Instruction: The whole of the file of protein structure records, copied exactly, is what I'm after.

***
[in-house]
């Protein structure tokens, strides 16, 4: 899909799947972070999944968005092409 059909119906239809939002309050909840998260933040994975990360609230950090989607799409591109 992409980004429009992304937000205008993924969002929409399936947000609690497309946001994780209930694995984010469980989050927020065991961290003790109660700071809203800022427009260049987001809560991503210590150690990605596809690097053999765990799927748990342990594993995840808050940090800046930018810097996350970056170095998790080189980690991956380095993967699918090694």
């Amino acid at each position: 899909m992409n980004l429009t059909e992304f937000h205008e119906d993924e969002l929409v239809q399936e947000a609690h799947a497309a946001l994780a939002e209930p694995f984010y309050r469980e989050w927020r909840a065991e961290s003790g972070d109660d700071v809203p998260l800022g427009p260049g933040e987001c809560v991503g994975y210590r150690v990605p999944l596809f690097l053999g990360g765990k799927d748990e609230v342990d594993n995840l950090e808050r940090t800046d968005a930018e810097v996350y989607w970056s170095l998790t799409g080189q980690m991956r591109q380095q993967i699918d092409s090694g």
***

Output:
[in-house]
């Protein structure tokens, strides 16, 4: 899909799947972070999944968005092409 059909119906239809939002309050909840998260933040994975990360609230950090989607799409591109 992409980004429009992304937000205008993924969002929409399936947000609690497309946001994780209930694995984010469980989050927020065991961290003790109660700071809203800022427009260049987001809560991503210590150690990605596809690097053999765990799927748990342990594993995840808050940090800046930018810097996350970056170095998790080189980690991956380095993967699918090694």
């Amino acid at each position: 899909m992409n980004l429009t059909e992304f937000h205008e119906d993924e969002l929409v239809q399936e947000a609690h799947a497309a946001l994780a939002e209930p694995f984010y309050r469980e989050w927020r909840a065991e961290s003790g972070d109660d700071v809203p998260l800022g427009p260049g933040e987001c809560v991503g994975y210590r150690v990605p999944l596809f690097l053999g990360g765990k799927d748990e609230v342990d594993n995840l950090e808050r940090t800046d968005a930018e810097v996350y989607w970056s170095l998790t799409g080189q980690m991956r591109q380095q993967i699918d092409s090694g």